17. Facing the Crisis: Third World Agriculture in the 1980s.

    ERIC Educational Resources Information Center

    Singh, Ajit; Tabatabai, Hamid

    1990-01-01

    Examines how developing nations' agrarian economy fared in the 1980s in the wake of the world economic crisis. Discusses how the economic crisis affected agricultural development and whether the performance of the agrarian economy was responsible for the economic crisis. (JOW)

  18. 40 CFR 166.49 - Public notice of crisis exemptions.

    Code of Federal Regulations, 2012 CFR

    2012-07-01

    ... 40 Protection of Environment 25 2012-07-01 2012-07-01 false Public notice of crisis exemptions... PROGRAMS EXEMPTION OF FEDERAL AND STATE AGENCIES FOR USE OF PESTICIDES UNDER EMERGENCY CONDITIONS Crisis Exemptions § 166.49 Public notice of crisis exemptions. (a) Periodic notices. At least quarterly,...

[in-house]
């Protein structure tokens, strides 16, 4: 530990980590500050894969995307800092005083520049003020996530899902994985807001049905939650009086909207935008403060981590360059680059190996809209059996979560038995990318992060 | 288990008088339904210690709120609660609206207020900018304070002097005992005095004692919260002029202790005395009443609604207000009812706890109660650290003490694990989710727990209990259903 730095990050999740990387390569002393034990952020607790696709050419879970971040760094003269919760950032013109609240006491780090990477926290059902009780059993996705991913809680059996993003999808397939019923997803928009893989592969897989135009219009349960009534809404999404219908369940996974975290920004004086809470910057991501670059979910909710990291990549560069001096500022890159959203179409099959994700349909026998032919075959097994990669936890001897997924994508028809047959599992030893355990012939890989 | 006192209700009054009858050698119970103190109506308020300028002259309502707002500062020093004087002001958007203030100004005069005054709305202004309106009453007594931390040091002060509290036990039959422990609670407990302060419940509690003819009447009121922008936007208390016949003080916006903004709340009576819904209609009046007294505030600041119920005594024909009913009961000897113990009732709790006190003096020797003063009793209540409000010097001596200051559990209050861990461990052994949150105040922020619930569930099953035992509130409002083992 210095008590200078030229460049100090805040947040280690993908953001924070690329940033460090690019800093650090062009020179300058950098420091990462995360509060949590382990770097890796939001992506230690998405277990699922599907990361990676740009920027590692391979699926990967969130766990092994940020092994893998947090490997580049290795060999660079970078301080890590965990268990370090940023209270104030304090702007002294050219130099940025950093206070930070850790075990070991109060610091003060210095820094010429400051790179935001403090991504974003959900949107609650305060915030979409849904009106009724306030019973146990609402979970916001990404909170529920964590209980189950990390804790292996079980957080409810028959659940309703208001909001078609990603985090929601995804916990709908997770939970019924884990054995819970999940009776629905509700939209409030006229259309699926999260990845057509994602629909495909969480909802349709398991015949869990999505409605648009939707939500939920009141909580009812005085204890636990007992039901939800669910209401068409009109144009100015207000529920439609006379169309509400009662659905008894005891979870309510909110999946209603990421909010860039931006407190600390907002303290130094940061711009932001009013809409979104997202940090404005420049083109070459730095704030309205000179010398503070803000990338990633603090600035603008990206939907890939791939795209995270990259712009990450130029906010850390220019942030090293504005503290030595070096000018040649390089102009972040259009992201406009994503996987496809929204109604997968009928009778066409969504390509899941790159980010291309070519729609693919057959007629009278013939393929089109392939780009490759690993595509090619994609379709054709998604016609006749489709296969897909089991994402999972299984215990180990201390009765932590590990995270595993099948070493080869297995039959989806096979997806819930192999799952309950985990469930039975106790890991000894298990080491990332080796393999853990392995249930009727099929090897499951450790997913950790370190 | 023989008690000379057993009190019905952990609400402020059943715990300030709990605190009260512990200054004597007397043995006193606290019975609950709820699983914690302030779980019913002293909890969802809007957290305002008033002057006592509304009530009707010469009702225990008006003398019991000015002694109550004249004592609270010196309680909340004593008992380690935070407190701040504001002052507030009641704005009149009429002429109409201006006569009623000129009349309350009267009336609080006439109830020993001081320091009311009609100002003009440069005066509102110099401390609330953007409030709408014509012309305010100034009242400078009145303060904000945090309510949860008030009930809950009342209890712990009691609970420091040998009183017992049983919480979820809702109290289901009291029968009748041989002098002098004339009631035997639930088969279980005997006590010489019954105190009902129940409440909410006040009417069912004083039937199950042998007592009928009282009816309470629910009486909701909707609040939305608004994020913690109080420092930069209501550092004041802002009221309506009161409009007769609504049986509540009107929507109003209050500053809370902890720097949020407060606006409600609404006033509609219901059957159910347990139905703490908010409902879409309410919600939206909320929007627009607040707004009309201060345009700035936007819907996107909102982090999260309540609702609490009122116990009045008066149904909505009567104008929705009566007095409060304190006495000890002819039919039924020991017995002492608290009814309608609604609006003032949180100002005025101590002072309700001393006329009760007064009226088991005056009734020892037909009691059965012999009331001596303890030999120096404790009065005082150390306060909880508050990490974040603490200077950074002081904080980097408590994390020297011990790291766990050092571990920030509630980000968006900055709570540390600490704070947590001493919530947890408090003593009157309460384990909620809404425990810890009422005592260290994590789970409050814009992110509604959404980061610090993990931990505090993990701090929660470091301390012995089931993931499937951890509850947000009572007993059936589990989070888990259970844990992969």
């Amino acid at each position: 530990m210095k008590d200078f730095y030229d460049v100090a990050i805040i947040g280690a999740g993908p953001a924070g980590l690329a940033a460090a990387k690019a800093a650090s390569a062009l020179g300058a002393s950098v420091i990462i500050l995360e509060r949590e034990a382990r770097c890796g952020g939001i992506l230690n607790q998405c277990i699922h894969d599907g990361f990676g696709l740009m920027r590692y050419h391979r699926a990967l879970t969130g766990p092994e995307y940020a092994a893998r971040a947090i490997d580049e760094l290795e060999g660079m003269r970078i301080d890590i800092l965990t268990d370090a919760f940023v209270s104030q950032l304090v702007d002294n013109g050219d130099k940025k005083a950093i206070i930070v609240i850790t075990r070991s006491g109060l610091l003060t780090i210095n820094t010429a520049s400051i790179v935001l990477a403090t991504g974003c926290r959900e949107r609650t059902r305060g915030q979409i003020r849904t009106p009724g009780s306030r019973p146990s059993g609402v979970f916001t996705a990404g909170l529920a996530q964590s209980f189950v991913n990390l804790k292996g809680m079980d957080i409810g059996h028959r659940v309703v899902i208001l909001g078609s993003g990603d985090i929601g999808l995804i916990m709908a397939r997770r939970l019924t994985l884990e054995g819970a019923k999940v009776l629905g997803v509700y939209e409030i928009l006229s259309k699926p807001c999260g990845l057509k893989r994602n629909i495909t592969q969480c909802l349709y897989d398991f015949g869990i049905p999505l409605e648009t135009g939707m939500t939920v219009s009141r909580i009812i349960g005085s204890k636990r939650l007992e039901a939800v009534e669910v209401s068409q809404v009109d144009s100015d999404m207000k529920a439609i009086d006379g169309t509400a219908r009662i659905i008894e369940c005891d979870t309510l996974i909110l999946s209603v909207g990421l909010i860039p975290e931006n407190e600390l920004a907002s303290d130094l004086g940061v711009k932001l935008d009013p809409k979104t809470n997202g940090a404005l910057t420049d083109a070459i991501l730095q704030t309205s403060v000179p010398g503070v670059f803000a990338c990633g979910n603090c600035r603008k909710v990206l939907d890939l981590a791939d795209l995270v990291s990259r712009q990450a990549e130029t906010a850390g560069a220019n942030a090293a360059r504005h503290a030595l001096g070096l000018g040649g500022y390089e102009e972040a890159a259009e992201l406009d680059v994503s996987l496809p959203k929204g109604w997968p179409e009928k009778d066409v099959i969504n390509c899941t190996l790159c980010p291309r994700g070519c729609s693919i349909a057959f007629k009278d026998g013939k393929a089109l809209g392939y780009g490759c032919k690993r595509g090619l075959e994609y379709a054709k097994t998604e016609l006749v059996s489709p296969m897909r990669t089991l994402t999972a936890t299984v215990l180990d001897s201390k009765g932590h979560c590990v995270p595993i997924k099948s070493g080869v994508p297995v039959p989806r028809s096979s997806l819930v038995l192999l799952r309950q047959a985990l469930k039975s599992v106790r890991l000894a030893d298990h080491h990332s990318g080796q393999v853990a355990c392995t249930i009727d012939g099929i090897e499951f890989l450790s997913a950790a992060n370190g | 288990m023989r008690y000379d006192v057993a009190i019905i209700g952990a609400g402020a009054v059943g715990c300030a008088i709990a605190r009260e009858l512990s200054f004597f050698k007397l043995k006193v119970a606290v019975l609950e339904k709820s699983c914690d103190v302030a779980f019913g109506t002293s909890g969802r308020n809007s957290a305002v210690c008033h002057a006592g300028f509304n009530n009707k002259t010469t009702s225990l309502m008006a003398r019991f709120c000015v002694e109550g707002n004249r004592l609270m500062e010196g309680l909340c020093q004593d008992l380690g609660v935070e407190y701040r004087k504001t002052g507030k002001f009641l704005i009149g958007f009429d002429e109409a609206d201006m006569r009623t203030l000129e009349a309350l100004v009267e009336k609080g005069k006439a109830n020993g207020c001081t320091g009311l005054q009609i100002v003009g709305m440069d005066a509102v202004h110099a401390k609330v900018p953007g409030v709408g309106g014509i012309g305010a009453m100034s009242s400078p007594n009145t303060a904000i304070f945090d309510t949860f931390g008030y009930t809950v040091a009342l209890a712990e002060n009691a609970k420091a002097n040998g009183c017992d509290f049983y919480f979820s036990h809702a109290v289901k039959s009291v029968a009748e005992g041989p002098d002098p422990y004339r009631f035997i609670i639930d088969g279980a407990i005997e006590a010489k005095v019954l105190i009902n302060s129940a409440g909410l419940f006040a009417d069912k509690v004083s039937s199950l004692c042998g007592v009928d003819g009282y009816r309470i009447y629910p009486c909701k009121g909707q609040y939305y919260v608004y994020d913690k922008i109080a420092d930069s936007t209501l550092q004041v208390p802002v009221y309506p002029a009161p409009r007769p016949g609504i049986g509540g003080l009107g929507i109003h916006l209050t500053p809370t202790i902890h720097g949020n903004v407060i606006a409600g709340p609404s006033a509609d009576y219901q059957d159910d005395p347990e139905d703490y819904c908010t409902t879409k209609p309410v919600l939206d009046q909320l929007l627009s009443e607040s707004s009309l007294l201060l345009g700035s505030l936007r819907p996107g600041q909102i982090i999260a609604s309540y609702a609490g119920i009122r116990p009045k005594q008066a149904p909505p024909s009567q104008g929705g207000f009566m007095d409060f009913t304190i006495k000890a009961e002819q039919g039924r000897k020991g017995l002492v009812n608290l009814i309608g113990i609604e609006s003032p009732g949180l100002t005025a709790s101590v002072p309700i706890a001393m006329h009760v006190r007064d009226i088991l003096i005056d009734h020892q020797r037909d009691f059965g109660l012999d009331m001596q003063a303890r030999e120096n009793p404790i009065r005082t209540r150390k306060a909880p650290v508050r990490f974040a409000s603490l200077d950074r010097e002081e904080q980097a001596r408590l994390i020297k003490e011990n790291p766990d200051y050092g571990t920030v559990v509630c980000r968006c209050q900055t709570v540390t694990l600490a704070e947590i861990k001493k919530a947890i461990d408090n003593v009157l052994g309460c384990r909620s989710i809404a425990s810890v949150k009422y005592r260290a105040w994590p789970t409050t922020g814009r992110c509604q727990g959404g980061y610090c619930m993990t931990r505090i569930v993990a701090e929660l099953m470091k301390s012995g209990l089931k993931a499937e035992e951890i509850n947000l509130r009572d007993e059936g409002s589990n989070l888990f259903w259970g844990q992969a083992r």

19. 40 CFR 166.49 - Public notice of crisis exemptions.

    Code of Federal Regulations, 2013 CFR

    2013-07-01

    ... 40 Protection of Environment 25 2013-07-01 2013-07-01 false Public notice of crisis exemptions... PROGRAMS EXEMPTION OF FEDERAL AND STATE AGENCIES FOR USE OF PESTICIDES UNDER EMERGENCY CONDITIONS Crisis Exemptions § 166.49 Public notice of crisis exemptions. (a) Periodic notices. At least quarterly,...

  20. 40 CFR 166.49 - Public notice of crisis exemptions.

    Code of Federal Regulations, 2011 CFR

    2011-07-01

    ... 40 Protection of Environment 24 2011-07-01 2011-07-01 false Public notice of crisis exemptions... PROGRAMS EXEMPTION OF FEDERAL AND STATE AGENCIES FOR USE OF PESTICIDES UNDER EMERGENCY CONDITIONS Crisis Exemptions § 166.49 Public notice of crisis exemptions. (a) Periodic notices. At least quarterly,...